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## Infinitely Many Doctors? Hmmm...

### 6th March 2016

I am currently in the process of putting together a literature review on one of the research topics that were presented to us in January and February. The topic I have chosen to look at is Infinite Server Queuing Theory and looking at its applications within Health Care Services. The topic was presented by Dr. David Worthington and he talked about some of the work done in the past, particularly by PhD students he has worked with. Queuing Theory is the mathematical study of modelling queues that form when people, objects or tasks (all referred to as customers) are waiting for a service (of some description) to happen. They are treated as stochastic processes and so probability theory plays a large role. There are many different types of queuing system though they are generally described by three properties and denoted by $A/B/S$ where:

• $A$ determines how the customers arrive at the queue;
• $B$ specifies the probability distribution behind the service times;
• $S$ is the number of servers that can administer the service;

The arrival process is often taken to be a Poisson process, that is, the time between arrivals come from an Exponential distribution with rate $\lambda$ and are independent. This is denoted by an $M$. There are other arrival processes that can arise, but for this blog we will focus on the Poisson process case. The service time can come from any non-negative probability distribution.

For the case I am studying, $M_t/G/\infty$, there are infinitely many servers, a time varying Poisson arrival process and a general service time distribution. This may seem like a rather useless thing to study. There are no systems at all that have infinitely many servers or infinite capacity. So what is the point of wasting time on these?

However, there are a number of benefits to this system, and insights can be gained into how a system runs. The first benefit is that it is actually mathematically tractable. There have been many papers written about the properties of the $M_t/G/\infty$ queue. Suppose that the number of servers busy (which equals the number in the system) is a random variable $Q(t)$ with expectation $m(t)$. The primary ones are by Eick, Massey and Whitt (see references). In these papers, the central theorem of interest contains the following:

For each $t$, $Q(t)$ has a Poisson distribution with mean $$m(t) = \mathbb{E}\left[\int_{t-S}^t\lambda(u)du\right] = \mathbb{E}[\lambda(t-S_e)]\mathbb{E}[S].$$ $S_e$ is a random variable with cdf given by the stationary-excess of the service time $S$. The remarkably simple formula allows one to calculate the expected number of people being served at any one point. More importantly, the fact that $Q(t)$ comes from a Poisson distribution means that its full distribution is specified. Thus, if the arrival rate, $\lambda(t)$, and the service time distribution is known for a system, then one can calculate the probability of ever exceeding a specific threshold. The papers also give explicit formulae for particular values of $m(t)$ under particular situations. The main use of this is to help with capacity planning, ie. Working out how many resources you need to cover a particular percentage of time. This idea was mentioned in the context of Police Cars in my blog post Problems with Police Cars and Pricing. Although the model does not include the effects of hitting the limit of servers available, it does give an indication of when the pressure is applied and the magnitude of that pressure, which can then be used to work out how many servers one needs.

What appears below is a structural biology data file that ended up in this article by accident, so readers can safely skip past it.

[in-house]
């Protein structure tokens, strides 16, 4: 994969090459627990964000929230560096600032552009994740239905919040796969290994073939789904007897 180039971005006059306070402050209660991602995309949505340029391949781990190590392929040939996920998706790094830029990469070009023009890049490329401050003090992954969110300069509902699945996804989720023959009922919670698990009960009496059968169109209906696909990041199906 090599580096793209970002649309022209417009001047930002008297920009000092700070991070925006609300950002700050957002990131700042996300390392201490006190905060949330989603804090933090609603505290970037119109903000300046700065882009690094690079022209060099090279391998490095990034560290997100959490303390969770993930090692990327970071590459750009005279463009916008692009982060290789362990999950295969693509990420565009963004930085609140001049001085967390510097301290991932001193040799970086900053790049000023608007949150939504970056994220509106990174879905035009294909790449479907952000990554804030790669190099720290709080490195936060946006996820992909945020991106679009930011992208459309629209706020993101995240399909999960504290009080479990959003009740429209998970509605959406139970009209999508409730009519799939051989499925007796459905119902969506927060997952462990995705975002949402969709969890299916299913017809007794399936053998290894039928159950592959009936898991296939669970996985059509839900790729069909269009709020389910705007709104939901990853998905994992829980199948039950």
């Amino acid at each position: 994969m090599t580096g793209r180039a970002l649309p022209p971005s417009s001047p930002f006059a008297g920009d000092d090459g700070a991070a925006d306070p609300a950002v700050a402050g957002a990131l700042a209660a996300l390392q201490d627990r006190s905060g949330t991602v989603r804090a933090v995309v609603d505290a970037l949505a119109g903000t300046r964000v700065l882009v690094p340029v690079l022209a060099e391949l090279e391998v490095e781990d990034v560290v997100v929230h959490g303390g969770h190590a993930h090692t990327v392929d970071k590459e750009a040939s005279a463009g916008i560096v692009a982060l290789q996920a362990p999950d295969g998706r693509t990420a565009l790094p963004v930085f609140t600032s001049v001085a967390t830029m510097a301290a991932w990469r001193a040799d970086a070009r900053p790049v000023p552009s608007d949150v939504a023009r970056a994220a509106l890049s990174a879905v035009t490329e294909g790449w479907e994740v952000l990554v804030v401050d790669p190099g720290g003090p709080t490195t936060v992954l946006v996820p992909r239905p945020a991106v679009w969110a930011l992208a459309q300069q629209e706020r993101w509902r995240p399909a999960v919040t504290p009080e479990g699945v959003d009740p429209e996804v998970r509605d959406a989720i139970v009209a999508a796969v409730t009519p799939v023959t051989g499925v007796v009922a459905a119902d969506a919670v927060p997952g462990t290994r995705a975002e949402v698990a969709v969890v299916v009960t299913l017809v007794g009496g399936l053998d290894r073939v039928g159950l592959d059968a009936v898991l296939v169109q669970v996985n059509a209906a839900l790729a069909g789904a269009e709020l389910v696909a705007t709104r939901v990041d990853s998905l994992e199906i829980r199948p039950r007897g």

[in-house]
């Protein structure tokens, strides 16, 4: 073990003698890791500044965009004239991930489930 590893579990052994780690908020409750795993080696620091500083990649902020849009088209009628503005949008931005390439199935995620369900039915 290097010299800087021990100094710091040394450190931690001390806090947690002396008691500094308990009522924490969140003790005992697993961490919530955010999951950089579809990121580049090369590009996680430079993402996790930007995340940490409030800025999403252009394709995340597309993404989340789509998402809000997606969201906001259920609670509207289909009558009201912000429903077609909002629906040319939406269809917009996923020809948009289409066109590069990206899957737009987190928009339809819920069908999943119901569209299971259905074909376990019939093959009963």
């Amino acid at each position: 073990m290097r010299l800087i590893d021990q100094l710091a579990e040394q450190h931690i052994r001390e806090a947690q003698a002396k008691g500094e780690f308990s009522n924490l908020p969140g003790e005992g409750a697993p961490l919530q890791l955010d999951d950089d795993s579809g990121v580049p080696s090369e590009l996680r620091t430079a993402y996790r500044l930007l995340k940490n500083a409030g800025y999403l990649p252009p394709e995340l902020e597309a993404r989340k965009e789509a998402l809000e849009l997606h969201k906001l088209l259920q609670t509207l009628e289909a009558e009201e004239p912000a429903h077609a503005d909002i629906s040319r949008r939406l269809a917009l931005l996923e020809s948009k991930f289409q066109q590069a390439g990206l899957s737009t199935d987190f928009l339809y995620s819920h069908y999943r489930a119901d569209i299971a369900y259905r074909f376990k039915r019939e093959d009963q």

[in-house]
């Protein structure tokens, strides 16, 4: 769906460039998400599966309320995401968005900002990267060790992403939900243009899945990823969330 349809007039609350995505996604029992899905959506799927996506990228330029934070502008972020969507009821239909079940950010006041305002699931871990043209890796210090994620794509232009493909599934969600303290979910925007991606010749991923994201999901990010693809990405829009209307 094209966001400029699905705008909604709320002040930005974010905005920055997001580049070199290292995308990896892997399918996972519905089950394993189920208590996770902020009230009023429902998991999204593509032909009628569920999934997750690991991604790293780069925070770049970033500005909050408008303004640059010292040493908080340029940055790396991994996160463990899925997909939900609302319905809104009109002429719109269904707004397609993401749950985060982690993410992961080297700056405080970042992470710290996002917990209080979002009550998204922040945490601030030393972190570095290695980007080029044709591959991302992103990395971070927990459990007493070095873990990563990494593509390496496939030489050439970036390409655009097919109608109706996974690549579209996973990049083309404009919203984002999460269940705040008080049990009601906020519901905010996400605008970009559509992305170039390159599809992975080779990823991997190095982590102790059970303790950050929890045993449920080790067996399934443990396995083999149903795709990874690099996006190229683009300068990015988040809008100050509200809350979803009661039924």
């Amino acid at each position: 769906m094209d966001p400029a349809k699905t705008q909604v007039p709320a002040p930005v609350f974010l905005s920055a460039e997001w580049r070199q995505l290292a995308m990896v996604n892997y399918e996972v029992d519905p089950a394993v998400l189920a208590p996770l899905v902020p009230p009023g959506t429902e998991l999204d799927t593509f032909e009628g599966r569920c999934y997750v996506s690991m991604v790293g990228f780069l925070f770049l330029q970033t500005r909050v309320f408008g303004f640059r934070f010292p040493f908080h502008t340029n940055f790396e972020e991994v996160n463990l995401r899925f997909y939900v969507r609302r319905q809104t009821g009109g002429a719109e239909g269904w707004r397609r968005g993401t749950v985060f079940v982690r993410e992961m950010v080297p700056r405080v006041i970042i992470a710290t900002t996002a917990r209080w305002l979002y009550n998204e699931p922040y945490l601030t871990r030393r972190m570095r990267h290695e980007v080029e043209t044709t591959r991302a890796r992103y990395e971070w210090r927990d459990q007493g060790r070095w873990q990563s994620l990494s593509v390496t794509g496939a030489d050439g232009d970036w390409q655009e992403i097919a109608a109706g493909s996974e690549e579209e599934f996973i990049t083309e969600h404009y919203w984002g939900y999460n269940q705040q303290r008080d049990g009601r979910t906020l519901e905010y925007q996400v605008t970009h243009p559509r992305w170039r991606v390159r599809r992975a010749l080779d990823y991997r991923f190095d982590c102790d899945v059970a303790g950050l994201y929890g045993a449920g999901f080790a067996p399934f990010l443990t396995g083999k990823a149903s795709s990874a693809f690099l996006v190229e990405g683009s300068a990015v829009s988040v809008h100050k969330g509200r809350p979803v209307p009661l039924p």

In a paper by Massey and Whitt, the theorem was generalised to a network of queues, each with infinitely many servers. The main difference being that $Q_i(t)$ at point $i$ in the network has mean dependent on its aggregated arrival rate (that is, from both outside and elsewhere in the network).

A few of the STOR-i crew queuing up. Note that this wouldn't have happened if there were infinitely many servers!

You may still be wondering what this has to do with Health Care. Well, one particular example comes from a paper by N Izady and D Worthington. Their idea was to model A&E as a network of queues with different resources, but each with infinitely many servers (Doctors or Nurses). Then, they used a so called Square Root Staffing Law to find the true number of servers $s_i(t)$: $$s_i(t) = \bigg\lceil m_i(t) + \beta\sqrt{m_i(t)} \bigg\rceil$$ where $\beta$ is a quality of service parameter. Once this had been generated, the true system was simulated using these staffing levels to see whether or not the 98% discharge within 4 hours (set by the government) was fulfilled. If not, the value of $\beta$ was changed until it was met. This approach allowed a spreading out of pressure and waiting times over the day whilst reducing the man hours of the Doctors and Nurses.

I hope this post has shown that even something that sounds absurd, like assuming infinitely many doctors in a model, can still be of use in the health service. I hope that in the next post or two, I will be able to give another example of where this has been useful.

#### References

[1] The Physics of the $M_t/G/\infty$ Queue, Eick S., Massey W. and Whitt W., Operations Research, Vol.41, 31-42 (1993)
[2] $M_t/G/\infty$ Queues With Sinusoidal Arrival Rates, Eick S., Massey W. and Whitt W., Management Science, Vol.39(2), 241-252 (1993)
[3] Networks of infinite-server queues with nonstationary Poisson input, Massey W. and Whitt W., Queueing Systems, Vol.13(1), 183-250 (1993)
[4] Setting staffing requirements for time dependent queueing networks: The case of accident and emergency departments, N. Izady, D. Worthington, European Journal of Operational Research, Vol.219, 531–540 (2012)